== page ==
That’s what most of my comments on these photos have amounted to: I love that she is with someone who seems as loving and loveable as Jason Segel. Even though I don’t know Jason Segel; I don’t know what he’s actually like with kids. I don’t know how he’s working the difficult maneuver of dating a mom with an early-elementary age kid who’s never known her father. But his image makes me think that he’s pretty awesome at it.
And that’s what amazes me: that my knowledge of him, culled from his interactions with Terri Gross on Fresh Air, his devotion to The Muppets, his vampire musical theater act, his drum playing on Freaks and Geeks, plus all his other roles, makes me think that he’s a decent guy who’s very patient and loving and playful and perfect for someone as seemingly wounded as Williams.
BUT AGAIN: I don’t know Williams. But I do know the fragility of her characters, her interviews, and first-hand anecdotes of her trauma following Ledger’s death. My heart wants his image to help heal her image, which is really another way of saying that “woman grieving, accosted by press deserves solid man.”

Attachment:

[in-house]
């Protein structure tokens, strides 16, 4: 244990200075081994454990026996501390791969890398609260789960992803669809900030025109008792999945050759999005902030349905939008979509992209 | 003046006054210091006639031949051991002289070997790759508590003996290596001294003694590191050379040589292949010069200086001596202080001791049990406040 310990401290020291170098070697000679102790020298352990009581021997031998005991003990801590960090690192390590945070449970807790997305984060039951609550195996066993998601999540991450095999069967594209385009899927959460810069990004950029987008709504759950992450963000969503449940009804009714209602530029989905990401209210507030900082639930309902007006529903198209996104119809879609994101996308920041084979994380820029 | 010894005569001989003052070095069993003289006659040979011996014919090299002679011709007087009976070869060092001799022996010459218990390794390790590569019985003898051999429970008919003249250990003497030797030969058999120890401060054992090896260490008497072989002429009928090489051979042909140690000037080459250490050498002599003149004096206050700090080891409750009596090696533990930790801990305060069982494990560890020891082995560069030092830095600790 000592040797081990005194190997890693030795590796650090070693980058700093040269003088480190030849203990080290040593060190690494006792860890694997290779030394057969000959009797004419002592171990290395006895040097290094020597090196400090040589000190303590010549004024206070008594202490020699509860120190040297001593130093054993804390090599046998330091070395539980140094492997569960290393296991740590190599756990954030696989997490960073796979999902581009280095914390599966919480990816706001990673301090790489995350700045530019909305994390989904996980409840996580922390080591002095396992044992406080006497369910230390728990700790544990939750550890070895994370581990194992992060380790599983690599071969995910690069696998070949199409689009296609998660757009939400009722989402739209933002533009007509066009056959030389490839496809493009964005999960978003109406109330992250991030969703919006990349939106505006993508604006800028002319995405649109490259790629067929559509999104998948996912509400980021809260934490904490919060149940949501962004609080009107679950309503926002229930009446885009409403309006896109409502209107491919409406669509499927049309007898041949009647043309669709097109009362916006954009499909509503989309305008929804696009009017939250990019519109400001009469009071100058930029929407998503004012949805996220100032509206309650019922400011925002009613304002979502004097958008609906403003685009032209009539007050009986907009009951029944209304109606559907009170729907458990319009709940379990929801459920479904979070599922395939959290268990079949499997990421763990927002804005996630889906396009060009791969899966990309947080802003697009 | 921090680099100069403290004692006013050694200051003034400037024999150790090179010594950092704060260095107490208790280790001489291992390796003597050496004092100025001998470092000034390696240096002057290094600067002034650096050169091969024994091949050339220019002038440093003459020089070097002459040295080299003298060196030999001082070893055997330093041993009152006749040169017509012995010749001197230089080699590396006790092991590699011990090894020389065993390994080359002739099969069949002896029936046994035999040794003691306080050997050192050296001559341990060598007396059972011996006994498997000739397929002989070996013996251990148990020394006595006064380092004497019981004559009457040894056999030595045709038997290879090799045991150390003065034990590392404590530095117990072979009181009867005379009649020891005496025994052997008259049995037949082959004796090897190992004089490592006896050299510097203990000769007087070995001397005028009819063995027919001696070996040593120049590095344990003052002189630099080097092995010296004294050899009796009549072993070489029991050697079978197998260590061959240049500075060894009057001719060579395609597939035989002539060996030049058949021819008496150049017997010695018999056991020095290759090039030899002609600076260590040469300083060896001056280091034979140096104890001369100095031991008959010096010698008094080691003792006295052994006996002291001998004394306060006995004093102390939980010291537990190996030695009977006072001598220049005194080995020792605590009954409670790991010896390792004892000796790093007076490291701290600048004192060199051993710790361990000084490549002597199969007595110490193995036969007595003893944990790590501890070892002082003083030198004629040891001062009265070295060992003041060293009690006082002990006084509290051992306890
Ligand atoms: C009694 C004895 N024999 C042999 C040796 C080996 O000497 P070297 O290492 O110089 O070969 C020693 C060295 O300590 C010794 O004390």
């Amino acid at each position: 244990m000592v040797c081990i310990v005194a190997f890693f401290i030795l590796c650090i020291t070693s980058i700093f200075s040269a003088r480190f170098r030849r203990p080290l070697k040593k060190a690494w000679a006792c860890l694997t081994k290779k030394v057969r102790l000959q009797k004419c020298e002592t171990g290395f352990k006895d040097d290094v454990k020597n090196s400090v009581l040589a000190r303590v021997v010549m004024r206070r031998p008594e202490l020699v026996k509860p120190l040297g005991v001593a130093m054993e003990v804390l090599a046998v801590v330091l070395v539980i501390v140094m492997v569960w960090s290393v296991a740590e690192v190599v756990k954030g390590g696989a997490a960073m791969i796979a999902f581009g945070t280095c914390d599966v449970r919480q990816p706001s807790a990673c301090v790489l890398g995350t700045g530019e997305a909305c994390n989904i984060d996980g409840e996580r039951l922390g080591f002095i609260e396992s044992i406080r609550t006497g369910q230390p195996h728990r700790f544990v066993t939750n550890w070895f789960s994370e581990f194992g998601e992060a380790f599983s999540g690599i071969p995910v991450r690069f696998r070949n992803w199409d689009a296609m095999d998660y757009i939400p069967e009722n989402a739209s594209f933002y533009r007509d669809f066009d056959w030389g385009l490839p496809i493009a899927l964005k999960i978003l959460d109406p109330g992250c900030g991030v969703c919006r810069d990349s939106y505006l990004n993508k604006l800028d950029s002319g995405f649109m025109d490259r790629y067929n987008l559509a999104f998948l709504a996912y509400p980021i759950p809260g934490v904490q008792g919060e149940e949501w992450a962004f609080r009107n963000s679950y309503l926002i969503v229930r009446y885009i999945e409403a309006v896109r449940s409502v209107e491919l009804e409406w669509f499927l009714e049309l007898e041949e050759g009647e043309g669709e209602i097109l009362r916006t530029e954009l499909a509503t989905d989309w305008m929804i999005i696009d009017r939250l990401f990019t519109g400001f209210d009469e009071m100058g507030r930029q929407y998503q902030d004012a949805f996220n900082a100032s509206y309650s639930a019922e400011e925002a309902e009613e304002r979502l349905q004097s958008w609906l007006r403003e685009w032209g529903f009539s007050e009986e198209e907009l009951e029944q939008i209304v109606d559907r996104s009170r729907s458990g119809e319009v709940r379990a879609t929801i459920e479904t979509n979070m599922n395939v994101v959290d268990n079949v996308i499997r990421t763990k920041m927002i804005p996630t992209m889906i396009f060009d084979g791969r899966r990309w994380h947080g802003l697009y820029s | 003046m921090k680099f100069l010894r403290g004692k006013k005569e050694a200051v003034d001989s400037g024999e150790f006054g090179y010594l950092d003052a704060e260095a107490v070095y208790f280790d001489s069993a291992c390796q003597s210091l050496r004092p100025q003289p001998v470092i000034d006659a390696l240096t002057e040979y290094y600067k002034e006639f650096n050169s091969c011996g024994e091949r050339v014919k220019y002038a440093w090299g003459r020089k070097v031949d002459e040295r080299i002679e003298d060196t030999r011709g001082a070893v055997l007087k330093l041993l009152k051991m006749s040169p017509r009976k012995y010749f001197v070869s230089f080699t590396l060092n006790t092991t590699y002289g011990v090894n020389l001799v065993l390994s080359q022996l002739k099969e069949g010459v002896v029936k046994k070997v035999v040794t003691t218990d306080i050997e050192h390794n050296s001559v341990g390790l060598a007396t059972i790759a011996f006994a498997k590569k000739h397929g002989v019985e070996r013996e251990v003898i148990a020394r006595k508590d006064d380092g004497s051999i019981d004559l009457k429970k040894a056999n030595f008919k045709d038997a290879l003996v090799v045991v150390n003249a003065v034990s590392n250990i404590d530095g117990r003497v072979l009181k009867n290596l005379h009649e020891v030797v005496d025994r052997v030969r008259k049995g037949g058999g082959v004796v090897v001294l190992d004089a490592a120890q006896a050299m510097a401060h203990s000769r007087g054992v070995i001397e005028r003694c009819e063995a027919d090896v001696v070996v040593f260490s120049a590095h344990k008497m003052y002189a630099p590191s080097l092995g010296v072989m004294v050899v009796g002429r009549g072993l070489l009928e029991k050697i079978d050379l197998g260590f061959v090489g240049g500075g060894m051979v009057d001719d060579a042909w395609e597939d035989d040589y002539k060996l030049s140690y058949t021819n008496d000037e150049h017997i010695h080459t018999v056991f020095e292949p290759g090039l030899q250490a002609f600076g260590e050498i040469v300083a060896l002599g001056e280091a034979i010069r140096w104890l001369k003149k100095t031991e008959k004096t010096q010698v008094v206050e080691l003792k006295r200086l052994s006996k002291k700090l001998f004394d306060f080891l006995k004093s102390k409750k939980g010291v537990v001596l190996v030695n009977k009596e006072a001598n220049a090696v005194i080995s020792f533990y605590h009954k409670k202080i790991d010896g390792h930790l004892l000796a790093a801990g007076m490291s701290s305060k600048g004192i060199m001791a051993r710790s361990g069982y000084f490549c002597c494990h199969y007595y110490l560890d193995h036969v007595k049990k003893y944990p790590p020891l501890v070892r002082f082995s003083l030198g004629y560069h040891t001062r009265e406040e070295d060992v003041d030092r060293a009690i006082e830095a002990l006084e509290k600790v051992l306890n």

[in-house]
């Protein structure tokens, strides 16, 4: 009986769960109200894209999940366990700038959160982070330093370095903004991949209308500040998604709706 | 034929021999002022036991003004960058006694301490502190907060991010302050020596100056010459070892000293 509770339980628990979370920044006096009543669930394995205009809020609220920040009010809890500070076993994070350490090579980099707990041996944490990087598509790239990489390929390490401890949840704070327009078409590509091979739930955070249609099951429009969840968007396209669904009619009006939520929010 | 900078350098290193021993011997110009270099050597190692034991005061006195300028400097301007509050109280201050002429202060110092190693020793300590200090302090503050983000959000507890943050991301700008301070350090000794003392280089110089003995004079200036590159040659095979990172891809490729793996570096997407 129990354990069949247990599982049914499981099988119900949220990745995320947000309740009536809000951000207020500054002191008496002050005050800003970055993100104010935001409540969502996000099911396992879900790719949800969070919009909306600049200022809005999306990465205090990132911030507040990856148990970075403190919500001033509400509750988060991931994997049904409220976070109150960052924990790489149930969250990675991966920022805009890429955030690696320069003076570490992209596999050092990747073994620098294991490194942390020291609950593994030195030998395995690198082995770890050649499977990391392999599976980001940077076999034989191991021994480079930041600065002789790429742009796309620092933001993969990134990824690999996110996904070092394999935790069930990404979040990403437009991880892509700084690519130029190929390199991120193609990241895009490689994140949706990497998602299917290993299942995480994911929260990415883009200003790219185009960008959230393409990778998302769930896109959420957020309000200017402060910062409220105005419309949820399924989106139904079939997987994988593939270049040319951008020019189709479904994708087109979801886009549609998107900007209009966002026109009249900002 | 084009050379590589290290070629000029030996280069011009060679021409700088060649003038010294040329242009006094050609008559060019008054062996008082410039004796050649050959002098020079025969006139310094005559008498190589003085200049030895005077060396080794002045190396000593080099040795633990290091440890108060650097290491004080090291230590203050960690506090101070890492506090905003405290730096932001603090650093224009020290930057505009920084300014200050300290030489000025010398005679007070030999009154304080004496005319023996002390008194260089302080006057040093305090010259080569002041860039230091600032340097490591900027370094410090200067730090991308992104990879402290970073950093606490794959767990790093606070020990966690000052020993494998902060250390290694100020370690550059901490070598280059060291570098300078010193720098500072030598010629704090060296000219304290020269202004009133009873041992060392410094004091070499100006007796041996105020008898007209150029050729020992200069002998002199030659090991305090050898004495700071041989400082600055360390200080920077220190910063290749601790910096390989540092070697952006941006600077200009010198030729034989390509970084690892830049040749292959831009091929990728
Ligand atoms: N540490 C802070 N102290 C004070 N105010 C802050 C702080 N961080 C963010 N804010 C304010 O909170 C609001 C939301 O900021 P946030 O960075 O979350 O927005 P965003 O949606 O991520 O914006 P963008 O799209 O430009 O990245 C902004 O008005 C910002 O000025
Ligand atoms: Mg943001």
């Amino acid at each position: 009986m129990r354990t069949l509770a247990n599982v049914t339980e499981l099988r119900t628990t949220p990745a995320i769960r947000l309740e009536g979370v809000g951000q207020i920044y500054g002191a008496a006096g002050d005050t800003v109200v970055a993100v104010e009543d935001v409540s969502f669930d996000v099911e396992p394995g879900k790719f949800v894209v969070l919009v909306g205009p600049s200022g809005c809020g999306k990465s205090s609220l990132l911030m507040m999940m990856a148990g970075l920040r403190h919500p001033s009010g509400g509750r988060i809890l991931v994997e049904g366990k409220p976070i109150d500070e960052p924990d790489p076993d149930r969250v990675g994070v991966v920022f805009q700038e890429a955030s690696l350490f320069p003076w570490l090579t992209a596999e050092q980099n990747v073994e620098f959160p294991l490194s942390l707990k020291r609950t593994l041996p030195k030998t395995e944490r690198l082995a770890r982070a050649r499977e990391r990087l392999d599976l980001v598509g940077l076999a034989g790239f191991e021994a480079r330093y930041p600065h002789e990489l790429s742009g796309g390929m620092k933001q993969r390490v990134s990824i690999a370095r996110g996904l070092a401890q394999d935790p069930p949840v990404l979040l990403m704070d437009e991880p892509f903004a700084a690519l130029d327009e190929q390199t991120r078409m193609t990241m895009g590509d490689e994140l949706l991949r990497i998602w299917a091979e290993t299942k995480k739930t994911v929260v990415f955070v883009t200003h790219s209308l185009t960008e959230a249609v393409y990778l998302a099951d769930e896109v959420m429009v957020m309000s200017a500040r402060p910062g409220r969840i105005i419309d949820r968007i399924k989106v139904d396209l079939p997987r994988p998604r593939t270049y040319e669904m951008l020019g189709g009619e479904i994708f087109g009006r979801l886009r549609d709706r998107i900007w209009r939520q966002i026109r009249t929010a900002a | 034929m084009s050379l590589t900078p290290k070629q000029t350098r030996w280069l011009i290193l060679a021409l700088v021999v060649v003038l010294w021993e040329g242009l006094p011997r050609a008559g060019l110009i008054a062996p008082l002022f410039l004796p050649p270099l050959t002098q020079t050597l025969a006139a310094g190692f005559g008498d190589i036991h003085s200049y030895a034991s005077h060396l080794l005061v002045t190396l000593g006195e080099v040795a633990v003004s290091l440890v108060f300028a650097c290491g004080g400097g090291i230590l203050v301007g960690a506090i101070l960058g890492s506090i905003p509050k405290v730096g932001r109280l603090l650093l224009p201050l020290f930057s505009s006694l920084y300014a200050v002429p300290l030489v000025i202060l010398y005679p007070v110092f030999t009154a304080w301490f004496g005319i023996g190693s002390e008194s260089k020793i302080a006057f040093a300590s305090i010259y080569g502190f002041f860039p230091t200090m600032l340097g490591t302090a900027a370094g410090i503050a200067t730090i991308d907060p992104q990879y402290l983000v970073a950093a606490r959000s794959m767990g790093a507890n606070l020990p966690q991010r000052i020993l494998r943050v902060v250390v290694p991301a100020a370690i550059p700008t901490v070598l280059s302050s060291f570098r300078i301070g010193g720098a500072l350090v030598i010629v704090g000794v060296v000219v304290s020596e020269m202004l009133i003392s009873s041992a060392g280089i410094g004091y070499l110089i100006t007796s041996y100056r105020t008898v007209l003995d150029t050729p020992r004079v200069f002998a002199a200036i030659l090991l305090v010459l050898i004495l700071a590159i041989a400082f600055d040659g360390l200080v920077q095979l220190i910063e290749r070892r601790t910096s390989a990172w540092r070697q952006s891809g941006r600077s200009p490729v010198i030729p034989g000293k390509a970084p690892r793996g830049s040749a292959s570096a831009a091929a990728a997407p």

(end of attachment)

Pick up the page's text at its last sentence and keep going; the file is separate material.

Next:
Of course, there’s a paradox, as there is to most gossip. My own investment in this situation — my desire to see pictures like these, your desire to see pictures like these — fuels the market for pictures like these. Fuels the continued surveillance, the very thing that fueled the perceived discontent in the first place. We want what’s “best,” what’s “happy,” what’s “peaceful” for celebrities, but we want to see it documented — we want to experience and endorse it.
And therein lies the rub. Celebrities are actual people, experiencing the commodity demands created by their images. The problem with someone like Michelle Williams is that she should, by all rights, simply be an actor, experiencing the same sort of attention devoted to Joan Allen, even Jennifer Lawrence. But her association with “scandal” (meaning: unexpected, not-totally-explained death) makes her gossip-worthy. Makes her a star — someone whose on-screen and off-screen parts attract equal interest — despite her desires.
I don’t feel “bad” for the celebrity lifestyle. It’s a hard one, but so are many, many “lifestyles,” especially those with far less money. The academic lifestyle is hard, but you know what’s really, really hard? Being a member of the working poor. Just sayin’. But as a consumer and cultural critic of gossip, I do feel conflicted about the way that attention and investment in situations like Williams’ work. Do you? Should we?